Back to information hub

Case Study – Lincolnshire Partnership NHS Foundation Trust

Awareness of Literacy, Language and Numeracy support raising workforce key skills across the health sector

If healthcare organisations are to succeed in delivering improved healthcare services and better patient care, a workforce that reaches its full potential is critical. That’s why Skills for Health has been working with employers across the UK to raise awareness and integrate Literacy, Language and Numeracy (LLN) and ICT within the health sector.

One way this has been achieved is through the development and delivery of the City & Guilds Level 2 Award in Literacy, Language, Numeracy, and ICT Awareness, contextualised for the healthcare sector.

Our expert team held a series of successful pilots across England, during which the Level 2 Award – a qualification designed to provide an awareness of Skills for Life – was delivered for those who promote access to learning.

Eight employees from the Lincolnshire Partnership NHS Foundation Trust participated in the City & Guilds course. It soon became clear that the issues raised, and lessons learned during the three-day course could help to underpin the Trust’s Skills for Life strategy, which focuses on raising the workforce’s LLN skills.

The Trust had recently prepared a strategy for taking forward activities because of signing the Skills Pledge, so the awareness training came at an opportune time. The combined strategy, plans and implementation focused on helping the Trust deliver improved care for service users, underpinning its reputation as one of the top providers of mental health services in the country.

John Lukjaniec, the Trust’s Head of Training, explained why an integrated approach to Skills for Life is pivotal to supporting their efforts around the Skills Pledge:

“It’s very important to us at Lincolnshire Partnership NHS Foundation Trust that all our employees can achieve their potential. By signing the Skills Pledge we are giving a clear expression of the value we place on our employees and that they should train to a minimum standard. Training is the key aspect of our business plan and the LLN and ICT Awareness course has been instrumental in identifying early priorities and action we can take.”

John Lukjaniec, Head of Training, Lincolnshire Partnership NHS Foundation Trust

Embedding Skills for Life throughout the Trust One of the first priorities is development of an implementation plan to train staff to support employees so they can more easily access learning and development. The Trust plans to upskill its training team so they are sufficiently skilled to disseminate the information across the organisation.

The work has already started, with one trainer in a band 6 role recognising that she needed extra skills in numeracy to support her analysis of course evaluations. After completing a Learndirect course, she achieved a level 2 numeracy qualification which demonstrates that LLN is not just an issue for employees in bands 1-4: a powerful illustration that literacy and numeracy needs extend across all levels of the workforce.

Integrating LLN activities into organisational processes

Although Lincolnshire Partnership NHS Foundation Trust is still at the early stages of realising its commitment to the Skills Pledge, it has already introduced a range of measures. It is building identification of LLN needs into personal development reviews, linked to Knowledge and Skills Framework role profiles, so that all staff members will have a clear understanding of what is required of them and that they are provided with opportunities to address any skills gaps.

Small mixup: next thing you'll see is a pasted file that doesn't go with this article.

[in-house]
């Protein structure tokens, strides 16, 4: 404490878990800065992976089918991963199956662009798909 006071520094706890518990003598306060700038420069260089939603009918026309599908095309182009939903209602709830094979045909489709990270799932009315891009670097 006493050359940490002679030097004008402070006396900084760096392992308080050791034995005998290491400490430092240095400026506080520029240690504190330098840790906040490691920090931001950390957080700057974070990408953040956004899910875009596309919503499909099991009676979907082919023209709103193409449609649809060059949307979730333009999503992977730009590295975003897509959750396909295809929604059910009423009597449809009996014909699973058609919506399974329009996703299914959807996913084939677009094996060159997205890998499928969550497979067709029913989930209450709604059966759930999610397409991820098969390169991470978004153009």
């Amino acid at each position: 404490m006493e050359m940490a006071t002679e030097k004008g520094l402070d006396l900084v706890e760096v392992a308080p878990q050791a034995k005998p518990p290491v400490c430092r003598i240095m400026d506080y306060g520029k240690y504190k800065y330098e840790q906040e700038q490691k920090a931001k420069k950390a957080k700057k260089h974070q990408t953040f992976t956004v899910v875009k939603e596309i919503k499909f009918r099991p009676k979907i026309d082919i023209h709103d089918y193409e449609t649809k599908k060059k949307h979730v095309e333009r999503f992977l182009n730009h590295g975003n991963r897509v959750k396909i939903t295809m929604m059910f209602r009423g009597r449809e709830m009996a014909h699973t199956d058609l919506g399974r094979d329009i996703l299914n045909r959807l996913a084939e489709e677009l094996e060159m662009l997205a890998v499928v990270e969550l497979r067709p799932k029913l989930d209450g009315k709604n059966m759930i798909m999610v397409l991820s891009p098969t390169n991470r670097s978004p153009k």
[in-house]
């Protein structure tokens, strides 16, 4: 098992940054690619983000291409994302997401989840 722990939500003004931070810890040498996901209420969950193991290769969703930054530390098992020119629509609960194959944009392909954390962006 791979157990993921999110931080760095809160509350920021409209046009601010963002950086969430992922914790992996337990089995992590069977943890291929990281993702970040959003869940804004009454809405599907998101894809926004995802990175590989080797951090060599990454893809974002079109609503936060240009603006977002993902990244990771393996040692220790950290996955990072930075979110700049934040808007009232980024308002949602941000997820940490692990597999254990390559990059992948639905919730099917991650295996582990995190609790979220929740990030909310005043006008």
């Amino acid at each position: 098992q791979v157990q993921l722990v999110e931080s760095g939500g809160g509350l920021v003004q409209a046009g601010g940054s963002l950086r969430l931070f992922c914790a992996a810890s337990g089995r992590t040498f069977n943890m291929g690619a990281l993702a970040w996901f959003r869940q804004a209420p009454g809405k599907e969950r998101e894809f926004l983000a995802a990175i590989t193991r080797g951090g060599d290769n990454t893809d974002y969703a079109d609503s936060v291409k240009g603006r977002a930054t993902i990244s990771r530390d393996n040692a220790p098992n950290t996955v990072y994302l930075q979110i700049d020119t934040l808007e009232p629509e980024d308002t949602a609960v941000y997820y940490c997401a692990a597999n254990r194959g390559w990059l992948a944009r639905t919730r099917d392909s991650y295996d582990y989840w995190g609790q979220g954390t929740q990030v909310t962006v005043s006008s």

The Trust also has career pathways in place, so that employees can progress beyond basic skills qualifications, and so further develop their career. For example, there are NVQ schemes at levels 2 and 3 and the Trust is developing an associate practitioner programme.

Other early achievements include creating opportunities for unregistered staff to become registered healthcare professionals. A group of employees now being supported to access a pre-registration nursing course with the Open University through flexible work-based learning. This has been extremely successful, and the first cohort is now becoming part of the registered nursing workforce.


  • Improved skills of trained staff so they are more confident in identifying LLN and ICT needs, including their own
  • Basic Skills development helps people onto learning pathways
  • Enables Trust to develop staff from within, and improve staff retention rate
  • Employees feel they are being supported and developed by the Trust
  • Employees better understand the role they must play in helping the Trust achieve better quality services

Eleven other organisations took advantage of the contextualised City & Guilds training programme, which was piloted across all regions in England. The evaluation showed that the programme has supported the participating organisations in many ways:

  • 94% felt more confident about promoting the benefits of acting on LLN to others in their organisation
  • 91% felt more confident about signposting people with LLN needs to appropriate help and resources
  • 88% reported an increased understanding of national LLN strategies associated with the health sector
  • Increased capability of participants to understand the impact of LLN on service delivery and patient care

We welcome the success of the contextualised training, seeing that it has delivered a successful outcome to those with roles supporting learning and development. We look forward to seeing the results of changes made so that all employees reach their potential and help to deliver improved healthcare for patients.